Thursday, December 8, 2016

Barbie of the Month: Happy Holidays Barbie

We are well into the holiday season, and with Christmas just around the corner I hope you all are enjoying this beautiful season.

What a perfect month to take a look back at why so many people started collecting Barbie.

Did you know that the very first official collectible Barbie doll happened to be the 1988 Happy Holidays Barbie?  Many adults became enthusiasts for the first time when this adult version of Barbie was introduced. 

This brand new Barbie doll was dressed in a beautiful long red shimmering gown that was trimmed with a silver satin bow, highlighted with a red flower and green leaves which she tied at her waist.  A matching ribbon worn in her long blonde hair complemented her ensemble.

 
1988 Happy Holidays Barbie Doll



The Happy Holiday series was a huge hit, and the dolls sold out fast. Collecting Barbie at Christmas was just so much fun!

The last Happy Holidays doll from the series debuted in 1998, for a total of 20 dolls released.  Each year the dolls were available in two versions; white or black, except for in 1988 and 1989 when Barbie was only available as a white doll.

In 1993 Hallmark released a replica of the 1993 Happy Holidays Barbie in the form of an ornament.  Since that time Barbie Christmas trees have become a big hit with collectors, who would buy up new ornaments every year to add to their cute little trees.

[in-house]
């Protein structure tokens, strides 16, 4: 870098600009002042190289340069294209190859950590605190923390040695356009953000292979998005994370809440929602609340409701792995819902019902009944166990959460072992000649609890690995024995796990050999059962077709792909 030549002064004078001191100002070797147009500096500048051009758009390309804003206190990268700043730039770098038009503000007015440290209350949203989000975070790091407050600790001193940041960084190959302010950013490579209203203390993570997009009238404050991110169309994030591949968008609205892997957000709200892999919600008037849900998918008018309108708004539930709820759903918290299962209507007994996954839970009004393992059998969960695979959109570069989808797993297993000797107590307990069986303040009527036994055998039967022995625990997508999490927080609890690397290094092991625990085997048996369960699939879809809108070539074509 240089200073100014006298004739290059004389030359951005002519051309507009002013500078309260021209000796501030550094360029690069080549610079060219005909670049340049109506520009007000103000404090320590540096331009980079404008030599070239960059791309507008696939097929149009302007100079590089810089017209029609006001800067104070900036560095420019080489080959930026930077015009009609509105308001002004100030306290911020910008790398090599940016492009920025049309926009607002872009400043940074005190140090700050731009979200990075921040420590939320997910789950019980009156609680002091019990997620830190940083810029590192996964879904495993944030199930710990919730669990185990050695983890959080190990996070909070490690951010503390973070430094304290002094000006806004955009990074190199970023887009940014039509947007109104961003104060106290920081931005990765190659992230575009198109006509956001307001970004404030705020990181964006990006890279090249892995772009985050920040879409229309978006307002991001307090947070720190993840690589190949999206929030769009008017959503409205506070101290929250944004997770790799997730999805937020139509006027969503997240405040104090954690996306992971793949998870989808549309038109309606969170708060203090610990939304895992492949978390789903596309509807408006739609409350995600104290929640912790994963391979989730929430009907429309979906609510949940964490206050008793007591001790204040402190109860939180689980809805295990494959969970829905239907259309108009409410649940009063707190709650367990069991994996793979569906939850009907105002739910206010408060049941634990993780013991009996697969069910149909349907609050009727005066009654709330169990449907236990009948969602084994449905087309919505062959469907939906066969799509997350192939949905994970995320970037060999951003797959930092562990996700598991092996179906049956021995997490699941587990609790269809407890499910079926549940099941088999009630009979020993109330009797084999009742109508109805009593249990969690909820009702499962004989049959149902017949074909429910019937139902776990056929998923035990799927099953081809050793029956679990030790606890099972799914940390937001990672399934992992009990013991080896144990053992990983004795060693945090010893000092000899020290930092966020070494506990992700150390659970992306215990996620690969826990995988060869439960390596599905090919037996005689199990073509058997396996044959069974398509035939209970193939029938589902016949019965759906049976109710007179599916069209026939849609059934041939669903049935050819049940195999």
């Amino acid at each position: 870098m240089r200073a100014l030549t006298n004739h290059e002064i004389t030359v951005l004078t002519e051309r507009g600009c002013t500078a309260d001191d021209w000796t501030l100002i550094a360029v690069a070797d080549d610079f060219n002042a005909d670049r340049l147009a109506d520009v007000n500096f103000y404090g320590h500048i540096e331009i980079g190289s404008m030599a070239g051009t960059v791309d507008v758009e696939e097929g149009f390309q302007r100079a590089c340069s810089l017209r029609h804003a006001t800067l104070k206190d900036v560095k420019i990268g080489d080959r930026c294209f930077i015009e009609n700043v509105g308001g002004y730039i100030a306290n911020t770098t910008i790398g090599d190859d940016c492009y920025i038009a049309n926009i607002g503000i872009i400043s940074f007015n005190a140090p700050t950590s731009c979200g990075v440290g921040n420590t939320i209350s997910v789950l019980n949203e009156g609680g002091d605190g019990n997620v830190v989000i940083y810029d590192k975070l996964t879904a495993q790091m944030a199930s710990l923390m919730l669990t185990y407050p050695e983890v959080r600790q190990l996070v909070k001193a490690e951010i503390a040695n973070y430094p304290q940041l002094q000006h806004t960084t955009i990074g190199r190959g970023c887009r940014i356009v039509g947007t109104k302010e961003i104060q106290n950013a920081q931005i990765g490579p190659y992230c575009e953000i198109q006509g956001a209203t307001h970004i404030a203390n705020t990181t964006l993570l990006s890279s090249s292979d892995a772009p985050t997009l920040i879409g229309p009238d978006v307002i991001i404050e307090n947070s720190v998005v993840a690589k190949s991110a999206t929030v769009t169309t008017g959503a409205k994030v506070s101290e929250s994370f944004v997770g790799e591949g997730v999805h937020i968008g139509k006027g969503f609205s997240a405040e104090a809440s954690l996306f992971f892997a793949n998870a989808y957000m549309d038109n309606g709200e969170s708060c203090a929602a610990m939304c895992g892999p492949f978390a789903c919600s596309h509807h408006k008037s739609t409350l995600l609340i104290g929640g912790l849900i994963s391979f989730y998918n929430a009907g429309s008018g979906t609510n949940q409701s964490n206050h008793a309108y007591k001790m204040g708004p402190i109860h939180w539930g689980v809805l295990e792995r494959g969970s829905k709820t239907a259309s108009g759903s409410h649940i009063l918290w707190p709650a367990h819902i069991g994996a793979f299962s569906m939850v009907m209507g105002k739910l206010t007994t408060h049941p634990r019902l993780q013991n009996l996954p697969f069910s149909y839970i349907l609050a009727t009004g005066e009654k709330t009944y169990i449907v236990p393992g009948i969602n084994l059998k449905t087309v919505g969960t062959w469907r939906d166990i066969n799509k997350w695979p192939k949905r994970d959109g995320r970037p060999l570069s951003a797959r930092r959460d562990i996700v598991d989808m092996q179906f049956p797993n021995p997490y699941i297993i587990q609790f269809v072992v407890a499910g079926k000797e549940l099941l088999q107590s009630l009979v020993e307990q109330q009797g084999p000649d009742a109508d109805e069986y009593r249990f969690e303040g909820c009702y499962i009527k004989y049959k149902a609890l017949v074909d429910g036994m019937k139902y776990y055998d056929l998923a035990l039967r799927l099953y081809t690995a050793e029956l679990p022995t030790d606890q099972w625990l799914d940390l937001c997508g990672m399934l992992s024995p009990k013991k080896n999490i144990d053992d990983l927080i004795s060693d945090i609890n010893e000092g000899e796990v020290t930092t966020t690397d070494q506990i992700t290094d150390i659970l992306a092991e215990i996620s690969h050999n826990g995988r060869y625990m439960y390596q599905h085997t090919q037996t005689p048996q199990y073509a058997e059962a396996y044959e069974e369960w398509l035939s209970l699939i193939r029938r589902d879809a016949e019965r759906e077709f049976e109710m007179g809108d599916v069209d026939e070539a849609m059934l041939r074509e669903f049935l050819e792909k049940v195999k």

1993 Hallmark Ornament



One of my favorite things to do each Christmas, is to dress up my vintage girls in one of the fabulous holiday gowns that are found on the various contemporary Holidays Barbie dolls.  Thanks to Mattel, there are now a lot to choose from since 1988!
 
 
1965 American Girl Barbie dressed in the 1989
Happy Holidays Barbie ensemble.


1967 Twist 'n Turn Barbie dressed in the 1991
Happy Holidays Barbie ensemble.


Mattel continues to release new Holiday Barbie dolls - as well as ornaments - every year, but the very first official collectible doll, the 1988 Happy Holidays Barbie, still commands the best price on the secondary market. 


Merry Christmas and Happy hunting!







Friday, October 14, 2016

Barbie of the Month: Talking Stacey

In 1968 Mattel released the stunning  #1125 Talking Stacey doll, who was Barbie’s friend from England.   She was available from 1968-1970.


 
 
Talking Stacey wore a long side pony-tail in a choice of hair colors;  blonde or red (copper penny as red is often referred to). She tied it with a pretty green ribbon.  Her legs were bendable, she had a twist n’ turn waist, blue eyes, and beautiful long eye-lashes.


The Mattel catalog referred to the hair colors
as Copper Brown and Summertime Blonde.

In 1968 through the first part of 1970 Stacey wore a two-piece striped swim suit.  By late 1970 it was changed to a one-piece style suit.   The one piece suit was never featured in the 1970 Mattel catalog.

The harder to find one-piece version
which was only available late in 1970


 
On the back of her neck was a pink pull talking ring which was used to make her speak.  With her British accent she could say:
 
Let's have Barbie over for tea.

I think miniskirts are smashing!

What's playing at the cinema? Shall we go?

 
Oh dear! What shall I wear to dinner?

 
Being a model is terribly exciting!
 
 

This picture is used in the
1968-1970 Mattel Catalogs